“There is ample capacity in the LTL network to absorb this freight, though it gives carriers the ability to be more aggressive on pricing despite a softer volume environment when excluding Yellow,” Seidl wrote in a note to investors.

 Here are some of how Yellow’s former rivals have competed for freight in and around the date of Yellow’s closure.

  •  ABF Freight saw its core LTL shipments per day in late July rise 10% year over year.
  •  ODFL had 3,000 incremental shipments per day in late July, with roughly half of that above what management had been previously forecasting.
  •  Saia saw a 2.2% decline in tonnage in June turn to a 2.5% gain in tonnage in July.
  •  TForce is handling about 26,000 shipments/day more in recent weeks, up from around 23,000 before the bankruptcy.
  •  XPO saw July tonnage growth intensify as July progressed, with shipments per day growing by about 3,000.

But Seidl said excluding Yellow from the 2Q earnings equation, results reflected a “soft environment” for LTL pricing in mid-year. Yields softened and fuel surcharge revenues declined as “softer industrial and consumer demand weighed on results,” he said.

But LTL stocks for publicly held carriers have increased materially. As a group, they are up more than 80% YTD, compared with the 17% rise in the S&P 500. While multiples for the group have not hit their all-time highs, every LTL is now trading above their five-year forward average, Seidl noted.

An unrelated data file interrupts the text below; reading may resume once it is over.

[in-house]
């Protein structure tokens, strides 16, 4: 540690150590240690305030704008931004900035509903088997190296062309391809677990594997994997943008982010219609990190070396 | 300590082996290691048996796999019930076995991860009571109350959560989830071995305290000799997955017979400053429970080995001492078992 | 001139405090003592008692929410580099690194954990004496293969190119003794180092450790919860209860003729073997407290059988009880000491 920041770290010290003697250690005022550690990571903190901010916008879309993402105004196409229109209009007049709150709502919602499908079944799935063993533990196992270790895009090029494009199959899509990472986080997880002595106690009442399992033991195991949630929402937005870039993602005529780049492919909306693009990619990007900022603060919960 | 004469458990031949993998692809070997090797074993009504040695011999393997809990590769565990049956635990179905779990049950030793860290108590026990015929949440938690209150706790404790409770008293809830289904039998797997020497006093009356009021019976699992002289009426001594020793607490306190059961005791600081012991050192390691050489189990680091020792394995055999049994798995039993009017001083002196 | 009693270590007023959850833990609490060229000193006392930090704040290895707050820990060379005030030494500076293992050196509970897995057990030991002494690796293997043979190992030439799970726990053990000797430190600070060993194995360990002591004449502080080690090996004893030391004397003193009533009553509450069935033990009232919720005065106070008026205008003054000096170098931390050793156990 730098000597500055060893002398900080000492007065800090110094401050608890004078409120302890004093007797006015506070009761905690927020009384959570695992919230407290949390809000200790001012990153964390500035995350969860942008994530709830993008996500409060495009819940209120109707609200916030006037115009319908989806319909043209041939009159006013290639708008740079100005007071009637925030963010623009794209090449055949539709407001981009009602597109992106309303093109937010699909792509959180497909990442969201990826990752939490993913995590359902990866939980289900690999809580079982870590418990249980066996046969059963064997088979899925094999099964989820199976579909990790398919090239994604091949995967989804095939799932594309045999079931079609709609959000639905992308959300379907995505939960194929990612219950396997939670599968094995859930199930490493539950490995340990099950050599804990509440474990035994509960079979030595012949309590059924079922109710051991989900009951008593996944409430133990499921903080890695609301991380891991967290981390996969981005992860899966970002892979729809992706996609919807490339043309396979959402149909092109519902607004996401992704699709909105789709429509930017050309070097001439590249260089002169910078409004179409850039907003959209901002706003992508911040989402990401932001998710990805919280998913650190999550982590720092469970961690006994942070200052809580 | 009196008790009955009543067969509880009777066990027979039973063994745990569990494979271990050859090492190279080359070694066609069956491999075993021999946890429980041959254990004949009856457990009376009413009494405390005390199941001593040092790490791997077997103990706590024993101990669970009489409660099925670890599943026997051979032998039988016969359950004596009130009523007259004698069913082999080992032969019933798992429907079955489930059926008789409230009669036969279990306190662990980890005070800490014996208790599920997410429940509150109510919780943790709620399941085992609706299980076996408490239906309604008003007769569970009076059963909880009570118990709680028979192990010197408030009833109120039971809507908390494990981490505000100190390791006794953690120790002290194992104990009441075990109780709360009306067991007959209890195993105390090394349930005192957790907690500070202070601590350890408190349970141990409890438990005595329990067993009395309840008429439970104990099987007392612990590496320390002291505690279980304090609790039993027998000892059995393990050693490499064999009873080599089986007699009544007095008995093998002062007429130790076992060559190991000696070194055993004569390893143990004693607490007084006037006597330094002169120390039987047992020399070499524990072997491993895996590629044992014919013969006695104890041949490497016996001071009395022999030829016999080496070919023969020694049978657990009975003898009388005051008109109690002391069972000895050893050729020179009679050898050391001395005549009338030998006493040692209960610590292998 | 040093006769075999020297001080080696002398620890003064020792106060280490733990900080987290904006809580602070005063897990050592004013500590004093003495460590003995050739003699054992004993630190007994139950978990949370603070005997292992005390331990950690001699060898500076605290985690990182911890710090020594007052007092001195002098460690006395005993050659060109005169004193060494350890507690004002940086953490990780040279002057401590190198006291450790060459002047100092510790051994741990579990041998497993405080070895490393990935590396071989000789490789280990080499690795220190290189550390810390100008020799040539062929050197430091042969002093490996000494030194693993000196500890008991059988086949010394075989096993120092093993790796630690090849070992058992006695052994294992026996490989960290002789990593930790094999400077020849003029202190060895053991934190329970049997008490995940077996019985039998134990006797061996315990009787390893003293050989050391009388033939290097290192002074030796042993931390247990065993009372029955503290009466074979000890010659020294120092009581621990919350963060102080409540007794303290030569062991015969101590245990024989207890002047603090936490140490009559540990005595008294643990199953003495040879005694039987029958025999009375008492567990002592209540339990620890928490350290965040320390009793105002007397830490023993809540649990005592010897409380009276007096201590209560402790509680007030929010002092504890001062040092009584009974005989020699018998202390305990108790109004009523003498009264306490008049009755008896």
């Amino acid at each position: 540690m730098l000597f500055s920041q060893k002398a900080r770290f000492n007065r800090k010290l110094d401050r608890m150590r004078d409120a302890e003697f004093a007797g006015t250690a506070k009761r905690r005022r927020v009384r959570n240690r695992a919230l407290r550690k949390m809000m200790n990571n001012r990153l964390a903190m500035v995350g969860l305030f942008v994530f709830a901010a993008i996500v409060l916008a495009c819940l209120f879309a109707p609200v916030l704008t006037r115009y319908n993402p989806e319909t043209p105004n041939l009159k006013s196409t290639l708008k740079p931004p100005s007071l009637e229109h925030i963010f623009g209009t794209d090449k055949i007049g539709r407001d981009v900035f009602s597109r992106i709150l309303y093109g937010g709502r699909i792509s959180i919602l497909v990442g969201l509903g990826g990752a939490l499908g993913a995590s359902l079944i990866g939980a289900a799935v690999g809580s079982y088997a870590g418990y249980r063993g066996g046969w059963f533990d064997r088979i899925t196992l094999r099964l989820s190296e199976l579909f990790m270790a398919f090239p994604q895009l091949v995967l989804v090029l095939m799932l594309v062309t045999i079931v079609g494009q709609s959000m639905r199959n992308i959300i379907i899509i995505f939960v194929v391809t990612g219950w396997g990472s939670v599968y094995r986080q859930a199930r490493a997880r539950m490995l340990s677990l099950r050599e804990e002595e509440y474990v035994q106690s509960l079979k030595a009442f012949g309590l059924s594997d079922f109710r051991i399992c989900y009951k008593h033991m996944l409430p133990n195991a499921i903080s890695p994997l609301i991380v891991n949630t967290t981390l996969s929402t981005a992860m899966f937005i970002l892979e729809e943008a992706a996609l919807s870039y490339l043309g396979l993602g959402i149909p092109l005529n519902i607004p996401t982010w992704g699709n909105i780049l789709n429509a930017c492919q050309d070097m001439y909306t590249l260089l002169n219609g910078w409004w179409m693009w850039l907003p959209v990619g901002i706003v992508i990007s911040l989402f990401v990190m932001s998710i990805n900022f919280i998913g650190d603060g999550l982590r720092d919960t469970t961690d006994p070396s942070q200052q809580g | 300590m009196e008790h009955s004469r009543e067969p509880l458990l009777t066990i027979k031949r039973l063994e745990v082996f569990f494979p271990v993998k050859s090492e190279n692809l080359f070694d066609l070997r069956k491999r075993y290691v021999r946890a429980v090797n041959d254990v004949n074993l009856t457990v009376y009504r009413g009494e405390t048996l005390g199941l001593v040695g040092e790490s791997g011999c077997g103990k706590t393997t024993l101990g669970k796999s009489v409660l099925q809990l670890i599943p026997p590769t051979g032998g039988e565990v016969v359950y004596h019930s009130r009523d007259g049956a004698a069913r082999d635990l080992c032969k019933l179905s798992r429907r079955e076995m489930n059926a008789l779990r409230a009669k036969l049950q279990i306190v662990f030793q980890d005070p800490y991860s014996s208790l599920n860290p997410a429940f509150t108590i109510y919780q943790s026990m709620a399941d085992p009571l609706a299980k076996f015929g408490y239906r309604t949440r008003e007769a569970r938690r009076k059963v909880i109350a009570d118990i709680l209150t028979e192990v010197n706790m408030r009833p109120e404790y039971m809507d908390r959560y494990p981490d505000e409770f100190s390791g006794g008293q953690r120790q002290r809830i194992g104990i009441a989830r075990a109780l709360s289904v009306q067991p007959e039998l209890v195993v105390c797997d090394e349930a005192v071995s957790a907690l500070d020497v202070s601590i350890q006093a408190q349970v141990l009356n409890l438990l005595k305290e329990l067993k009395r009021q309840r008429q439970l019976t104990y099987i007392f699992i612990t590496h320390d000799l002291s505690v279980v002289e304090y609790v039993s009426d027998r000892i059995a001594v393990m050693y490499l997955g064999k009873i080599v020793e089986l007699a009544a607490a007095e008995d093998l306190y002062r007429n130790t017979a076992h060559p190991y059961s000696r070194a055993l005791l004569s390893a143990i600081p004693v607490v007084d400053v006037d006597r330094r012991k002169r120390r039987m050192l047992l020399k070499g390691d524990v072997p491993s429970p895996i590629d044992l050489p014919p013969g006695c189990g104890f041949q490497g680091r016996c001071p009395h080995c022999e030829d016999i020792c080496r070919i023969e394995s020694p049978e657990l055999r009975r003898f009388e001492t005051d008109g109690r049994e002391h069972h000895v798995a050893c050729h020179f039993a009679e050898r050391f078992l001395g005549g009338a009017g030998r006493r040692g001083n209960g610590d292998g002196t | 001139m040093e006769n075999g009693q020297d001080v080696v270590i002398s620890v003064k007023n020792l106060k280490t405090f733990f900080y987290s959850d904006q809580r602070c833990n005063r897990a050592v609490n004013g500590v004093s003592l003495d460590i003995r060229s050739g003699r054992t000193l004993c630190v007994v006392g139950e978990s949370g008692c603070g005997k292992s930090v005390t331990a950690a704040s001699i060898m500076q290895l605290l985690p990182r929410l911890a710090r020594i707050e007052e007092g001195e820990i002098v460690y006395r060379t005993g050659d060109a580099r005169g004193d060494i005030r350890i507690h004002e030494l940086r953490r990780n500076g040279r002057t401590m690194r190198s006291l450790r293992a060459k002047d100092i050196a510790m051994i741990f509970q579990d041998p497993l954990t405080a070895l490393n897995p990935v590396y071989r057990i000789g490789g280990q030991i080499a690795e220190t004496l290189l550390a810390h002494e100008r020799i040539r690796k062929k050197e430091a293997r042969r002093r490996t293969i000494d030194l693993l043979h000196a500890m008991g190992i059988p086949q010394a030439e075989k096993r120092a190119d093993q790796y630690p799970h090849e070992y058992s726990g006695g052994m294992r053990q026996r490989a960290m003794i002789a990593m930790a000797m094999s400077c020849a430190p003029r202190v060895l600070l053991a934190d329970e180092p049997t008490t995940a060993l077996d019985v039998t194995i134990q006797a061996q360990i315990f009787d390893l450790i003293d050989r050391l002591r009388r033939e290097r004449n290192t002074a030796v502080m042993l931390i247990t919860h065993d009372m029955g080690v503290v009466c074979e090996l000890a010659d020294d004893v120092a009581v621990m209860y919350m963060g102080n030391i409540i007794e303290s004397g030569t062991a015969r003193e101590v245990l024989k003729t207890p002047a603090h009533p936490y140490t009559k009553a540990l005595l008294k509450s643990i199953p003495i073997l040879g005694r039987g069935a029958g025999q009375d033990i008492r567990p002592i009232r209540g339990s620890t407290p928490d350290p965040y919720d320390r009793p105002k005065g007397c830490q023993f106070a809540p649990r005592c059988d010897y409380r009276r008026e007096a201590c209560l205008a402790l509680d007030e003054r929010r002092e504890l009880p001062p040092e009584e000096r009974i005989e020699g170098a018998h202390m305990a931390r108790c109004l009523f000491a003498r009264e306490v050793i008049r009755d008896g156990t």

“We believe that 3Q earnings will come with very high expectations (XPO up nearly 130% YTD) and any sign of tonnage normalization could result in a notable selloff,” Seidl said.

He recalled the Consolidated Freightways bankruptcy on Labor Day 2002. Back then rival LTL carriers saw large tonnage increases immediately following the bankruptcy. But that short-term benefit was fleeting until much of that former CF freight found a new “permanent home.”

As much as 25 to 50% of Yellow’s freight could go to carriers outside the top 10 largest LTL providers, according to a research note by Goldman Sachs.

Yellow’s preferred debt-holders should benefit tangibly from sale of its old trucking terminals. Those in or near urban areas have been a gold mine for sales in this century. That is because of changing real estate patterns, tight zoning and environmental requirements and Not-in-My-Backyard biases against heavy trucking rumbling through neighborhoods.

A 24,000-square-foot former Yellow terminal in Compton, Calif., was sold to Universal Logistics Holdings for $80 million this year.

Estes has more than 280 freight terminals in the US and Canada, 9,600 tractors and 37,000 trailers. Estes is a powerful freight presence in its home turf of the Southeast, but is looking to enlarge its LTL footprint nationally.

Reuters reported that Citadel and hedge fund MFN Partners – which owns 42% of Yellow’s stock – will provide $142.5 million in bankruptcy financing to Yellow. The financing agreement estimated a six-month auction period for Yellow’s assets.

As for equipment, Yellow owned about 12,700 tractors and 42,000 trailers. Thanks to the federal government’s $700 million infusion of cash into the company, Yellow bought 1,400 new Volvo VNR tractors in 2021 and 2022. The average price of a Class 8 truck is around $50,000. It’s unclear what value the massive numbers of Yellow’s old equipment will have on the used truck market.